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Copyright © Tim Vallings

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Rhopalostylis sapida Oceana

Chatham Island Nikau Palm

Growing on the Chatham Islands, many miles off the east coast of New Zealand, as far south as 44', this distinctive Nikau is the most southerly growing palm in the world. It produces a robust trunk and wide crown and is much quicker and easier to establish than the typical form. It will do well in temperate and cool subtropical climates and resists moderate, short frosts. Many believe it should be a separate species and not included with R. sapida. Decide for yourself!

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germination comments by our visitors
For general germination instructions click here.

Also see plant cultivation comments below.

Seeds from this species ...

... are average to germinate and need up to 6 months to sprout.
Small packet planted in a pot in the greenhouse November 2012, germinated March 2013 with only one shoot that now has first bifid leaf. The seeds were put directly into whatever potting soil I happened to have.
Submitted on 13/06/2013 by John O Wild

... are easy to germinate and need up to 6 months to sprout.
The plants were growing well, into their second leafs, 5 or 6 of them, and then mice ate them all up today.
Submitted on 19/10/2012 by John O Wild

...easy to germinate and need up to 6 months to sprout.
Seeds were sown outdoors in late February, average temp. around 10C by day. First seeds started to sprout after about 4 months and others followed over the next four. The tempereatures during the summer were about 20C by day. easy to germinate
Submitted on 20/02/2005 by one of our visitors

...easy to germinate and need up to 6 months to sprout.
These palm seeds were first soaked for 48 hours in water. The remaining husk was then removed. For propagation i used peat moss mixed with lime free grit in standard propagators. This witheld moisture without being too wet. The propagators were left ouside from April since i felt that the irish climate and tempereatures were somewhat similar to that on the Chathams. 6 months after sowing the seeds, a few shoots have started to appear and i expect more to follow in the coming months. I definitely find soaking the seeds helpful since they usually arrive quite dry.
Submitted on 27/08/2004 by one of our visitors

...very easy to germinate and need up to 3 months to sprout.
Very easy to germinate. Seeds where collected in late october when they were red as i find old dry seeds had a zero germination rate. The outer layer was removed from the seed and placed in a fridge for 6 weeks then placed in an air tight plastic bag with moist sphagnum moss and placed in a dark warm spot . Germination was in 1 1/2 - 2 months and had a high strike rate, then removed from bag and placed in pots and covered with a light layer of potting mix and kept moist in a warm shady spot to grow.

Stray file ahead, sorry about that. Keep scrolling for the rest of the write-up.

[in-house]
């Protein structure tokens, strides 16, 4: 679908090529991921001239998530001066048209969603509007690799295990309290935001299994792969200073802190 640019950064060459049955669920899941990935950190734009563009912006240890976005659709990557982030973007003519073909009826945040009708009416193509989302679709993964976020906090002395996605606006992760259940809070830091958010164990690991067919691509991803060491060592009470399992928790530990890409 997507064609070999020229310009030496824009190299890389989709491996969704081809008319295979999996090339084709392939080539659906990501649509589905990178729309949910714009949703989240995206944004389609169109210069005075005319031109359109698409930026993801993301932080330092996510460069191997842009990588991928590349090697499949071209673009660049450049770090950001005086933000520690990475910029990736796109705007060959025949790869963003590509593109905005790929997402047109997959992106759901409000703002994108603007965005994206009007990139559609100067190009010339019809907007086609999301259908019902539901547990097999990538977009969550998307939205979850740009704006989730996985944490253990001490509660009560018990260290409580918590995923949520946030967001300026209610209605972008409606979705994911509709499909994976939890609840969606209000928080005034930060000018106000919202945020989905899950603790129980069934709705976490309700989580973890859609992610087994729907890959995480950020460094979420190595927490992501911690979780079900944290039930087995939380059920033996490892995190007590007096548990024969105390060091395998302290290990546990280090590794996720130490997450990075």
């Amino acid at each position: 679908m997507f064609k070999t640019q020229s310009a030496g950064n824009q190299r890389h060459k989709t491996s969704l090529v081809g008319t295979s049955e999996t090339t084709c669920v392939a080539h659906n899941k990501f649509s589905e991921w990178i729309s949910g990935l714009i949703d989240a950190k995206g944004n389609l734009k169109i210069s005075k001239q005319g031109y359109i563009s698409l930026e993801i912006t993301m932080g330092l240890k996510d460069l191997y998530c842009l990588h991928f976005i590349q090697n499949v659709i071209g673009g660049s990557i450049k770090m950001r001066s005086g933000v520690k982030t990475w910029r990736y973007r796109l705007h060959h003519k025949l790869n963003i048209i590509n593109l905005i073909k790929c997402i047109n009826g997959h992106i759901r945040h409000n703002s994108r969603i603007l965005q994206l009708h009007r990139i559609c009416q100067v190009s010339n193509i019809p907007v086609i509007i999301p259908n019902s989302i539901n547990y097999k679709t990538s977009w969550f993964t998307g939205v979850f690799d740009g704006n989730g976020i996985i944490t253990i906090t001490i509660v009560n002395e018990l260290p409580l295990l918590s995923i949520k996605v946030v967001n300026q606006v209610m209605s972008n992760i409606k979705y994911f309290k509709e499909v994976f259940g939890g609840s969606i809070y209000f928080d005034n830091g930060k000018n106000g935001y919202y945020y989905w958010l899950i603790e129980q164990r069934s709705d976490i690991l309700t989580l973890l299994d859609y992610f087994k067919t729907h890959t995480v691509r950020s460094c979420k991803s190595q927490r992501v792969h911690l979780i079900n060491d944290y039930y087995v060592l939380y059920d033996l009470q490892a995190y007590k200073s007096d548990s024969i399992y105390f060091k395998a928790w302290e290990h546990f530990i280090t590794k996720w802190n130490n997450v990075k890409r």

Submitted on 12/02/2004 by one of our visitors

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plant cultivation comments by our visitors
Also see germination commnets above.

Plants from this species ...

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If you wish to read more on palm cultivation, we highly recommend Ornamental Palm Horticulture by Timothy K. Broschat and Alan W. Meerow, available in our bookshop.

Ratings and comments reflect individual experiences and the views of our visitors. They do not necessarily describe the most appropriate methods, nor are they necessarily valid for all seeds or plants of this species. Germination and plant cultivation success depends on many different factors; nevertheless, these experiences will hopefully aid you in your effort to get the best germination results from our seeds and the best growth results from your plants.

We recommend:
The Encyclopedia of Cultivated Palms

The Encyclopedia of Cultivated Palms
by Robert Lee Riffle, Paul Craft, Scott Zona

2nd edition
Completely revised and updated

Hardcover - 528 pages
11 x 8.5 inches

Our rating:
Suitable for: all

The Encyclopedia of Cultivated Palms is the definitive account of all palms that can be grown for ornamental and economic use. Palms are often underutilized as a result of their unfamiliarity—even to tropical gardeners. To help introduce these valuable plants to a new audience, the authors have exhaustively documented every genus in the palm family.
825 species are described in detail, including cold hardiness, water needs, height, and any special requirements. Generously illustrated with more than 900 photos, including photos of several palm species that have never before appeared in a general encyclopedia, The Encyclopedia of Cultivated Palms is as valuable as an identification guide as it is a practical handbook. Interesting snippets of history, ethnobotany, and biology inform the text and make this a lively catalog of these remarkable plants.

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Other selected books are available in our Book Shop
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